Students Explore Culture and Identity Through Evening Art Class


Students gathered virtually on Zoom for an evening of art and discussion last Wednesday. The Department of Romance Languages and Charles A. Dana Professor of Romance Languages and Literatures and Africana and Latin American Studies Lourdes Rojas worked with special guest Patty Eljaiek to organize “Belonging, Exploring Cultural Identity,” a art-based event open to all students. The event centered around creating an accordion book, a type of scrapbook that tells a story, and in this case, it was a story about identity and belonging.  

Originally from Columbia, Eljaiek moved to the United States when she was 3-years-old and has since been back numerous times to visit family and explore her cultural roots. She is a visual artist who focuses on using art as a means of expressing one’s self and one’s story. Her work is featured on public murals around New York State, and she’s an artist for Educational Innovation. At the beginning of the evening session, Eljaiek shared personal stories on how the idea of cultural identity has many facets and that what is perceived might not always be the reality.

Given that the theme for the workshop was belonging, Eljaiek began by posing a personal question.

“What are you today?” Eljaiek asked.

Students then took turns describing their emotions and feelings that summarized their day, and Eljaiek explained that identity can be fluid and situational. She then led a conversation about belonging and the role of language in defining someone’s cultural identity. Students shared experiences of times when they believed they did not belong and how they felt in those situations. The discussion soon turned to art, and Eljaiek explained how art has everything to do with identity.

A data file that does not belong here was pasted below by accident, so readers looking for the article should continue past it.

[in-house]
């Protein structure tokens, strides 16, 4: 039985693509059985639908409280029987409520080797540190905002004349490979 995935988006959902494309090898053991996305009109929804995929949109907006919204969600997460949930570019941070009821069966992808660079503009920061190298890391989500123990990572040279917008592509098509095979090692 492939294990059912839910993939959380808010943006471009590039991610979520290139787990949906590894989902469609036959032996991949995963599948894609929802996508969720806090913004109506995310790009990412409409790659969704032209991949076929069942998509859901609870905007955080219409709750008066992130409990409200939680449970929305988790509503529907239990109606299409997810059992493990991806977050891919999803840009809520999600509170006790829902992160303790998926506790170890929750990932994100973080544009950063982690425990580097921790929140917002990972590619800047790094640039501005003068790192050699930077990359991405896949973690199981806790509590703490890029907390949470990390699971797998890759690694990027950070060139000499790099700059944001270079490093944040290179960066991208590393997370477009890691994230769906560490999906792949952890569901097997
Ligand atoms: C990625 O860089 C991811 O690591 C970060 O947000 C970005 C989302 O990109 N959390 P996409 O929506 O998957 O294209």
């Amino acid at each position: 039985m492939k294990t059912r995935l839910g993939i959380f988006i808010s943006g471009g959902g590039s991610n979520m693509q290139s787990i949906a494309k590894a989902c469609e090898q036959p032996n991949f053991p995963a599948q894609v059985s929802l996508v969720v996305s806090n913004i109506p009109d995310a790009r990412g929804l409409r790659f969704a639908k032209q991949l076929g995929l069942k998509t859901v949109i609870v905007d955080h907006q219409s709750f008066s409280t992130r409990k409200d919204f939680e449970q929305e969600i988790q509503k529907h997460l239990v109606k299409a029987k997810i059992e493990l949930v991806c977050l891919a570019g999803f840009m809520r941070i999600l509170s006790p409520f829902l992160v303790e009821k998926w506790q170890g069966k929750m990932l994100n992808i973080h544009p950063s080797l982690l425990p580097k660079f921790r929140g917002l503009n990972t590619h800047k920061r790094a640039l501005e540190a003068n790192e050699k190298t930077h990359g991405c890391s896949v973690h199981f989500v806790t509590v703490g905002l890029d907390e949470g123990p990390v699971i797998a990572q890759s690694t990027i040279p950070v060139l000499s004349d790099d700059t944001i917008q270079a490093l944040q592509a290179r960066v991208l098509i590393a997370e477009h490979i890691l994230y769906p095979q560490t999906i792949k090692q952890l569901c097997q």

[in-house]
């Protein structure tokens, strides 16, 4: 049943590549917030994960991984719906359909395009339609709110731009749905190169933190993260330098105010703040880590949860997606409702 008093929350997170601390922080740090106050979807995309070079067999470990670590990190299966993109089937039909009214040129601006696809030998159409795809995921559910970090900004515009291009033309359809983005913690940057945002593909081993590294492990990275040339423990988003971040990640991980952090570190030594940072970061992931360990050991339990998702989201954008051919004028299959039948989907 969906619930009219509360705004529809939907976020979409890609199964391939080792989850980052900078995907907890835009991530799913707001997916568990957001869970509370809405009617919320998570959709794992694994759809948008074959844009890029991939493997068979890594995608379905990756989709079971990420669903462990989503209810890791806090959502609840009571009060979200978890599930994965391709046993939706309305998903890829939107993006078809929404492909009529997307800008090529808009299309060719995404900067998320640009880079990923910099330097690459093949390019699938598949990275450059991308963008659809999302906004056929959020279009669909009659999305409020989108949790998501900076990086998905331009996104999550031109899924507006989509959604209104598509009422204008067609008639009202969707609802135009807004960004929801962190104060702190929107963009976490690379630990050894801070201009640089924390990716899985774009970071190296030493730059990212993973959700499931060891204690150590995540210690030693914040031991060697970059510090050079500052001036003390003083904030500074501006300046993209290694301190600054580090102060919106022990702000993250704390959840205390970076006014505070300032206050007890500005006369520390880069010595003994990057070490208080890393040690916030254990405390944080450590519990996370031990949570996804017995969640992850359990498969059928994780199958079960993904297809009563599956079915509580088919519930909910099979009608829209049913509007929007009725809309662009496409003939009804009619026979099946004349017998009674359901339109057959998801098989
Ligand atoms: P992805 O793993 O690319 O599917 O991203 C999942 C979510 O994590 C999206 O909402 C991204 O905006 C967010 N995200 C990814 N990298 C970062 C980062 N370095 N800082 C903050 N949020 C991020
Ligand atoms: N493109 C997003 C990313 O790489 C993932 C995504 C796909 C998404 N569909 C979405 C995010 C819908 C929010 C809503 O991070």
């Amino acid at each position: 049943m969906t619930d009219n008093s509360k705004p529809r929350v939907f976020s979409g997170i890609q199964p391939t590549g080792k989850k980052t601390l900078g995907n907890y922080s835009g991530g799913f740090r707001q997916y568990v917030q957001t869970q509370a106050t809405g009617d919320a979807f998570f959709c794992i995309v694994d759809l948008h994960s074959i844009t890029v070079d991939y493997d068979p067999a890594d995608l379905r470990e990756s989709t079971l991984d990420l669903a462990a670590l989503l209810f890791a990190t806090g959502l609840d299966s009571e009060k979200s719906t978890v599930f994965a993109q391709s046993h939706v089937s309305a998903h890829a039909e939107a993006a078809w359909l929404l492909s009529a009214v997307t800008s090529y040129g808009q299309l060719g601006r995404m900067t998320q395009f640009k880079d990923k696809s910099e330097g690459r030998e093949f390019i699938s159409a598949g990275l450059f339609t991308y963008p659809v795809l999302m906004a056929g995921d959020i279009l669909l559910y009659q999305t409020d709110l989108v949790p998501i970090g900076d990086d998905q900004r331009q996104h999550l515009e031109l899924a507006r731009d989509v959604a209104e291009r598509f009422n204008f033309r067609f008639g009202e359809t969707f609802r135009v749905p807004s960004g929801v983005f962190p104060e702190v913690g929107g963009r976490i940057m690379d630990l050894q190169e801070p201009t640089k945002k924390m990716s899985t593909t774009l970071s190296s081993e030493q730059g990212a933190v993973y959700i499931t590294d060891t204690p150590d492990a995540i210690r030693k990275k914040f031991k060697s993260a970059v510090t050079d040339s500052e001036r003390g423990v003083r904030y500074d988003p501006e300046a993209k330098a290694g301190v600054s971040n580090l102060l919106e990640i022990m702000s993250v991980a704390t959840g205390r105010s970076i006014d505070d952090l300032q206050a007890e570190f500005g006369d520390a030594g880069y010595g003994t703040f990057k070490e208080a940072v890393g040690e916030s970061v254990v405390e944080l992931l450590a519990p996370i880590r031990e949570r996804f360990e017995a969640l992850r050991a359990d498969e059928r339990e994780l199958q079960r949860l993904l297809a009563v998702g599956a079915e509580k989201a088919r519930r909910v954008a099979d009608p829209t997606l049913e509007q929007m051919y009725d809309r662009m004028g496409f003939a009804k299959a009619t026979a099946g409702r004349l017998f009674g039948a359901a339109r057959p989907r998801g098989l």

“Identity is how people perceive us,” Eljaiek said.

Before leading participants through a step-by-step process, Eljaiek shared her accordion book, which depicted her connection with her abuela (grandmother). She included pictures, quotes and written anecdotes in the small, artfully crafted scrapbook.  

Next, it was the students’ turn to create their own, using kits provided by Rojas or their own materials, including anything they could find in their dorm rooms. The art prompt for the night was to “think about how you would describe your identity and how other people look at your identity.” Eljaiek encouraged everyone to be creative and express anything about themselves in the books.

After everyone completed their books, the group came together again to discuss the stories surrounding the newly-created art. Each student shared their scrapbooks, which were creative and unique. Some people drew photos to represent themselves, others used symbols and creative materials that communicated parts of their identities. The night ended with students sharing their thoughts and feedback about the event. 

Senior Gabi Rodriguez enjoyed getting a break from less creative school work.   

“I really enjoyed the art-making session, because I am not an artist and not creative in that way, but it was really nice to take a break and do something different for an evening,” Rodriguez said. 

First-year Averie Roberts agreed and added how much she appreciated the art kits that were provided for the event.

“I really appreciate [Rojas and Eljaiek] for putting together these little kits. It was so thoughtful and so sweet, and I had a really fun time,” Roberts added.

Thanks to Zoom, events such as this one have become more accessible for students.  The semester might look different, but the Colgate community can still take advantage of these types of opportunities to create art and engage in important conversations.